Arizona State loves to move Burfict around pre-snap, which limits his positioning for coverage off the snap. They also don’t waste his pass-rushing ability by having him drop into coverage, something he needs to continue showing improvement in. Willis was the better technician when it comes to coverage, and his athletic ability made him a safe bet for locking down tight ends and backs on swing routes. Willis was the better coverage linebacker, but Burfict has better hands. You will see Vontaze drop back into coverage and make an interception, where Willis would knock the ball down or go for the tackle first.
Burfict: 9.5 | Willis: 10
Willis walks away from Burfict in his ability to read and diagnose the play immediately after the snap. Burfict is athletic enough to guess where the ball is going and recover, something he doesn’t do often but will get caught cheating. Willis never cheated. He was a classic read-and-react middle linebacker who stuck to his keys and flowed to the ball. Both styles can work, but Willis was a more comfortable fit at MIKE 'backer due to his fundamentals.
Burfict: 10 | Willis: 9.1
Many may have forgotten that Patrick Willis was often banged up at Ole Miss, which limited his production and even his ability on the field. He’s amazing now, largely because he’s been healthy, other than continuing to play with a broken hand this past season. Willis had one exceptional year (2006) that led to his being noticed nationally. Burfict’s coming out party was the 2010 season, where he earned Sporting News First-Team All-American honors. With already three sacks this year, Burfict is on track for another monster season.
Who is the better draft prospect?
Burfict: 9.7 | Willis: 9.3
The difference between Burfict and Willis’ ability to recover when making a bad read is all about speed. Burfict is an exceptional athlete who has the speed to recover if and when he does make a bad read. All linebackers make poor reads and get fooled by the defense, but how fast they can recover and how well they can get through traffic to the ball carrier is the key to being successful. Burfict runs like a man possessed, which allows him to get to the ball much faster than the more stalking Willis did.
Burfict: 8.5 | Willis: 8.3
The issue with both players as collegians is their ability to shed blocks and make the tackle at the point of attack. Burfict is better than Willis was at this, and you could chalk some of that up to Willis’ many nagging injuries during his college career. Willis was seemingly always injured, which made it hard for him to go head-to-head with fullbacks and guards on every play.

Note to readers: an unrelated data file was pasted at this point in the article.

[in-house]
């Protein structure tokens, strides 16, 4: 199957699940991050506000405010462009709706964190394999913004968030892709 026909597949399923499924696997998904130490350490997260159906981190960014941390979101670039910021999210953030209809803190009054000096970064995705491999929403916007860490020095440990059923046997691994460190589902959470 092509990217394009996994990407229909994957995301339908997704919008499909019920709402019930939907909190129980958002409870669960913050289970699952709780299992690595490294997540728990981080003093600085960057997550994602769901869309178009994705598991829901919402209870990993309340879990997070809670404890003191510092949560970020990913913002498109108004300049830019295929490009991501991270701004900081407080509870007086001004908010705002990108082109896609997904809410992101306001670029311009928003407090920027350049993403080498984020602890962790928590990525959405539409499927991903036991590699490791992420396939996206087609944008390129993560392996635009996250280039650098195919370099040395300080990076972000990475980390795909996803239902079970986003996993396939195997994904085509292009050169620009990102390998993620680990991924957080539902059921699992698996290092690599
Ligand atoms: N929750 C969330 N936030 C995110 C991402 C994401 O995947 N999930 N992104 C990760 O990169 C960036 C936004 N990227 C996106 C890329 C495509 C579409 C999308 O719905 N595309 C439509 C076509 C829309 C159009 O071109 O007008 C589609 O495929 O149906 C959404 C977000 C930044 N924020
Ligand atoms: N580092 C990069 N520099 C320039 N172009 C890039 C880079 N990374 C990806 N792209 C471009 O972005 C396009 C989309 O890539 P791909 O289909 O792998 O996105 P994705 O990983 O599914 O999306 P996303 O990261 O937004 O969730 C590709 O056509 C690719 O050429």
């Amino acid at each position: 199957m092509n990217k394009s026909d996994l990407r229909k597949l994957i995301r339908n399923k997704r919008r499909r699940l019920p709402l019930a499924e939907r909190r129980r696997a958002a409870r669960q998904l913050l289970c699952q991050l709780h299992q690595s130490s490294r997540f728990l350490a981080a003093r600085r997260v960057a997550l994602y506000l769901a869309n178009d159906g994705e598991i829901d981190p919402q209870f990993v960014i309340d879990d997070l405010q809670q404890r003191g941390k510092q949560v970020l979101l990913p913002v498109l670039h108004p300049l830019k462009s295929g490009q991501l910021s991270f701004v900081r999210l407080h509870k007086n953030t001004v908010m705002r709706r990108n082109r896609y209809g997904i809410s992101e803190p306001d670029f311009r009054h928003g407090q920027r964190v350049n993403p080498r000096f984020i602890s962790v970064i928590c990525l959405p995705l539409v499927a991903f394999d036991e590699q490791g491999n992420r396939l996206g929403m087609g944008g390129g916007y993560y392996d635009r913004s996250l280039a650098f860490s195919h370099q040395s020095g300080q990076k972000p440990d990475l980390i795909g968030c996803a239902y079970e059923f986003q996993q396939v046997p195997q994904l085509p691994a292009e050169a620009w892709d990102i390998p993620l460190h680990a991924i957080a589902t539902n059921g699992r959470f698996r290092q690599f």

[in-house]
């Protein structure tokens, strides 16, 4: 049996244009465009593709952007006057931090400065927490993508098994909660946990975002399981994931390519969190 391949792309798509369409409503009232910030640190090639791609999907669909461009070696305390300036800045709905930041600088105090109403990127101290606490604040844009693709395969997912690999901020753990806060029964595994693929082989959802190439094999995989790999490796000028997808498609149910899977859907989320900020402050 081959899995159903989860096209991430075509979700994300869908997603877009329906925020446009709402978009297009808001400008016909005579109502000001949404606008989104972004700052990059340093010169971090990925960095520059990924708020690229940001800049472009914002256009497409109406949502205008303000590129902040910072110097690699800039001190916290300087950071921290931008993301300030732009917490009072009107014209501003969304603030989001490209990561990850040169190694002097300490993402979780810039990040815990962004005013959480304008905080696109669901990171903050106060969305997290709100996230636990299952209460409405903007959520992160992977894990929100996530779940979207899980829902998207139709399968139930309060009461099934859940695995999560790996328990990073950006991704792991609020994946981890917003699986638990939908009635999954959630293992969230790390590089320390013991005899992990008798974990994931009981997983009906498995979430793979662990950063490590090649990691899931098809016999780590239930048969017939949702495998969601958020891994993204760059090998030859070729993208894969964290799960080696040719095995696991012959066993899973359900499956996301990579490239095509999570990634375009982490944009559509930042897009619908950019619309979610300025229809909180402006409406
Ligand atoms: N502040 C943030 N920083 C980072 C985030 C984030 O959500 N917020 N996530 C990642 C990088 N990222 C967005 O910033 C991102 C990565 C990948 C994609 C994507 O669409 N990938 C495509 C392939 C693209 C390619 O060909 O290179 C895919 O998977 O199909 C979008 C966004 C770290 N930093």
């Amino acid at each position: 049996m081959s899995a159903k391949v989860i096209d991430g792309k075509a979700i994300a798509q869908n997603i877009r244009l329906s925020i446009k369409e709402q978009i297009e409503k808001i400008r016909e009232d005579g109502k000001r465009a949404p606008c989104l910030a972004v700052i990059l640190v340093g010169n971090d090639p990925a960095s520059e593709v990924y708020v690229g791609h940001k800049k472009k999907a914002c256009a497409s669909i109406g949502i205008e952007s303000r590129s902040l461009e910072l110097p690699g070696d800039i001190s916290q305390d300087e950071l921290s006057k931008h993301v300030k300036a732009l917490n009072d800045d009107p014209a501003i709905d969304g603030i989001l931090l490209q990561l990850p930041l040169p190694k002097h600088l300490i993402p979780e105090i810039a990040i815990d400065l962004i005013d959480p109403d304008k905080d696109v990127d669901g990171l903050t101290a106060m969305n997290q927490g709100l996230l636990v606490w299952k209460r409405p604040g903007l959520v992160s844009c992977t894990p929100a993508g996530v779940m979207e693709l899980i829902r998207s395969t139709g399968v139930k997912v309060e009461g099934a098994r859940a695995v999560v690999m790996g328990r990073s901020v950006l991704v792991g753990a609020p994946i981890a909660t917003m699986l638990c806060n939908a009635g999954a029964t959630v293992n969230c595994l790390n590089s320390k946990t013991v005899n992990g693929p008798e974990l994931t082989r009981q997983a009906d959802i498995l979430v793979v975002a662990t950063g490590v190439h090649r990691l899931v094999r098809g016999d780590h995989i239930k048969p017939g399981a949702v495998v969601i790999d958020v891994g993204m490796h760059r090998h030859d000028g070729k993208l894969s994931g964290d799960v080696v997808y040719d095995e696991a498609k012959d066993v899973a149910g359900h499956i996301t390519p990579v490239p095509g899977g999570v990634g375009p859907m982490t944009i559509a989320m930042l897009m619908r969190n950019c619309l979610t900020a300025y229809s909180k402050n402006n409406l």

Burfict: 10 | Willis: 9.5
One issue I had with Willis before the 2007 NFL draft was his height. If running a 4-3 defense you could worry about Willis seeing over his defensive tackles to find the ball and read his keys in the offensive backfield. At 6’3” and 250 lbs, Burfict has the ideal size you want for an inside or outside linebacker. He’s tall, lean and chiseled.
Burfict: 10 | Willis: 9.7
The major complaint about Burfict is that he plays out of control. That doesn’t bother me at all. Players like Ndamukong Suh have proven that an aggressive style of play can work in the NFL. It can also overpower offensive linemen who are not used to players going full speed at all times. Willis did not have the mean streak of Burfict, choosing instead to patrol the field with a quiet, stalking confidence. LaVar Arrington made a name for himself by jumping over offensive linemen to sack the quarterback when he was at Penn State. Burfict does the same—leaping over, running by or flattening anyone who gets in his path to the quarterback.
Tackle in Space / Tackle in Traffic
Burfict: 10/9.0 | Willis: 9.8/9.3
When Willis was patrolling the middle of the field at Ole Miss, he was known for his ability to shut down the football from sideline to sideline. His ability to make sure tackles was the stuff of legend. Burfict, believe it or not, is better in space. Burfict’s ability to close on the ball in a hurry and has a violence in which he drives through the ball carrier. Burfict may not tackle with ideal technique, but he is able to bring enough force and speed—like a rocket—into the ball carrier. You can nit-pick both player’s technique, but the results are the same.
Burfict: 9.8 | Willis: 9.6
Patrick Willis remains one of my favorite players to scout of all time. I first saw him live in 2006 at Missouri, and immediately I was hooked. Willis was my No. 1 player for the 2007 draft—ahead of guys like Adrian Peterson, Joe Thomas and Calvin Johnson. Burfict, at least right now, is a better prospect. The violence and aggression that he plays the game with are phenomenal. Sometimes you want your middle linebacker to be an ass-kicking freak of nature—that’s Burfict to a tee. He scares the offense, and intimidation is a strong asset to have in the NFL. Burfict is currently the No. 2 overall player on my big board, and barring injury he will stay there all season.